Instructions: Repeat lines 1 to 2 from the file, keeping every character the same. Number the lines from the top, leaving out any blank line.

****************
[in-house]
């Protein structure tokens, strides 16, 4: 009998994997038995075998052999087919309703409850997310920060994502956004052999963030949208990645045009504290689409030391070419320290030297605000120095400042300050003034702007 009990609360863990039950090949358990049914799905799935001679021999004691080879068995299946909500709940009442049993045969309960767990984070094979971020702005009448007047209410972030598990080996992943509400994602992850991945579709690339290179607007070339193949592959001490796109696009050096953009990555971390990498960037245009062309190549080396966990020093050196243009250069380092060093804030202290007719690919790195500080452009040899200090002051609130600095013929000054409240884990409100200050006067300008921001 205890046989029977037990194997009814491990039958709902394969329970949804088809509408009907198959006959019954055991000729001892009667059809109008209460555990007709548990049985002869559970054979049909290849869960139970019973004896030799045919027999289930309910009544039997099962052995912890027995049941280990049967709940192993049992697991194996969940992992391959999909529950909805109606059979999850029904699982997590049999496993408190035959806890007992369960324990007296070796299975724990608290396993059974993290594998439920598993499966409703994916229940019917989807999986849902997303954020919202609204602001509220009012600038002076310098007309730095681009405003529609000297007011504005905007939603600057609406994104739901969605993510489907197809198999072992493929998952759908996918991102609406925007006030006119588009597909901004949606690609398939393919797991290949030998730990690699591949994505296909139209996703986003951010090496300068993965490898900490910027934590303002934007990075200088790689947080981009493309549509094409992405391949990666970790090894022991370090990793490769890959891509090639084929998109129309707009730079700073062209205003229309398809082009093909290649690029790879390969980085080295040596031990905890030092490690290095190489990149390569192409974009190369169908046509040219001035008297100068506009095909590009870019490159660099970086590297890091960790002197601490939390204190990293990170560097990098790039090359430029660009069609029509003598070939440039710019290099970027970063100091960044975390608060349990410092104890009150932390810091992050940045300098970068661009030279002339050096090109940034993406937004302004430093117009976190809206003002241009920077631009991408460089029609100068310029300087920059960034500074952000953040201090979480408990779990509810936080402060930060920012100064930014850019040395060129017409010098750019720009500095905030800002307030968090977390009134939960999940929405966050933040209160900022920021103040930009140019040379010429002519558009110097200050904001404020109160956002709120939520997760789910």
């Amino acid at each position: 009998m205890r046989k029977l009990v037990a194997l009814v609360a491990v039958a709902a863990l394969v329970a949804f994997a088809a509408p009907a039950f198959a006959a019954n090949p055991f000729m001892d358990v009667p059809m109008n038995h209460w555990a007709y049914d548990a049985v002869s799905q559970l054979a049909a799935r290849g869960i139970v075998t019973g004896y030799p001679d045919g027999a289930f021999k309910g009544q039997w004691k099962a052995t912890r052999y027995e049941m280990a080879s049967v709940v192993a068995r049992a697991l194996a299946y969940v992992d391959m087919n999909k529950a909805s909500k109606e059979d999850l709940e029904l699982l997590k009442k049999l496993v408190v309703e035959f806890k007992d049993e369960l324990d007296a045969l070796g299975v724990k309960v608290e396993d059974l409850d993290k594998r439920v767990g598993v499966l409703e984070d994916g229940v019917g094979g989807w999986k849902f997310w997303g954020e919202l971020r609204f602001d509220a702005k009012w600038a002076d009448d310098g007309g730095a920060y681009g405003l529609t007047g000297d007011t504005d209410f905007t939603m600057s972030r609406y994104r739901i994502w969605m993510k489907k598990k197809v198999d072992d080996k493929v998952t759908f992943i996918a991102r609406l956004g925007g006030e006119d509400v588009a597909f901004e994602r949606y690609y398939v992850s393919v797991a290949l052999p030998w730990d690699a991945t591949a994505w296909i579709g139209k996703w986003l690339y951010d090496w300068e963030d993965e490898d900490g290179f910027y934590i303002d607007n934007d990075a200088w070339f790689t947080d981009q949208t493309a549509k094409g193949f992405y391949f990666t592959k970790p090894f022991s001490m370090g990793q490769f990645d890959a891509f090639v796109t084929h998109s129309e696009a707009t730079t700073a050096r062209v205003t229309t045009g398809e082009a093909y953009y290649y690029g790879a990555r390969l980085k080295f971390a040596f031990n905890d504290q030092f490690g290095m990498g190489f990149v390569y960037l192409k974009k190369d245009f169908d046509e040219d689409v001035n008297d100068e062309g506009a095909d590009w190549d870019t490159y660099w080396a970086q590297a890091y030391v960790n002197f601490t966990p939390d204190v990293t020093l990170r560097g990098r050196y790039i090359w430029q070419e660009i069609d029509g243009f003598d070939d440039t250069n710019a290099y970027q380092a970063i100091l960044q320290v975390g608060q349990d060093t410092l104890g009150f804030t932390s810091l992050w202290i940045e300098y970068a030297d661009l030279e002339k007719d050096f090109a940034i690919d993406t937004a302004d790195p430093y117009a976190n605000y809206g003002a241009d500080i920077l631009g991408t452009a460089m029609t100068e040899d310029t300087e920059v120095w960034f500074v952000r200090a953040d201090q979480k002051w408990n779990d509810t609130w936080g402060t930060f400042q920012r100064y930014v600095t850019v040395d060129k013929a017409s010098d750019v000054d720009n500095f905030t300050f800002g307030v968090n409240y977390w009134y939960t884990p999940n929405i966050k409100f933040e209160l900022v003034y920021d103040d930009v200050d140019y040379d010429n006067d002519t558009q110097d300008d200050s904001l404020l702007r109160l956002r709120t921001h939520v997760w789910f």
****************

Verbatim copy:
[in-house]
């Protein structure tokens, strides 16, 4: 009998994997038995075998052999087919309703409850997310920060994502956004052999963030949208990645045009504290689409030391070419320290030297605000120095400042300050003034702007 009990609360863990039950090949358990049914799905799935001679021999004691080879068995299946909500709940009442049993045969309960767990984070094979971020702005009448007047209410972030598990080996992943509400994602992850991945579709690339290179607007070339193949592959001490796109696009050096953009990555971390990498960037245009062309190549080396966990020093050196243009250069380092060093804030202290007719690919790195500080452009040899200090002051609130600095013929000054409240884990409100200050006067300008921001 205890046989029977037990194997009814491990039958709902394969329970949804088809509408009907198959006959019954055991000729001892009667059809109008209460555990007709548990049985002869559970054979049909290849869960139970019973004896030799045919027999289930309910009544039997099962052995912890027995049941280990049967709940192993049992697991194996969940992992391959999909529950909805109606059979999850029904699982997590049999496993408190035959806890007992369960324990007296070796299975724990608290396993059974993290594998439920598993499966409703994916229940019917989807999986849902997303954020919202609204602001509220009012600038002076310098007309730095681009405003529609000297007011504005905007939603600057609406994104739901969605993510489907197809198999072992493929998952759908996918991102609406925007006030006119588009597909901004949606690609398939393919797991290949030998730990690699591949994505296909139209996703986003951010090496300068993965490898900490910027934590303002934007990075200088790689947080981009493309549509094409992405391949990666970790090894022991370090990793490769890959891509090639084929998109129309707009730079700073062209205003229309398809082009093909290649690029790879390969980085080295040596031990905890030092490690290095190489990149390569192409974009190369169908046509040219001035008297100068506009095909590009870019490159660099970086590297890091960790002197601490939390204190990293990170560097990098790039090359430029660009069609029509003598070939440039710019290099970027970063100091960044975390608060349990410092104890009150932390810091992050940045300098970068661009030279002339050096090109940034993406937004302004430093117009976190809206003002241009920077631009991408460089029609100068310029300087920059960034500074952000953040201090979480408990779990509810936080402060930060920012100064930014850019040395060129017409010098750019720009500095905030800002307030968090977390009134939960999940929405966050933040209160900022920021103040930009140019040379010429002519558009110097200050904001404020109160956002709120939520997760789910």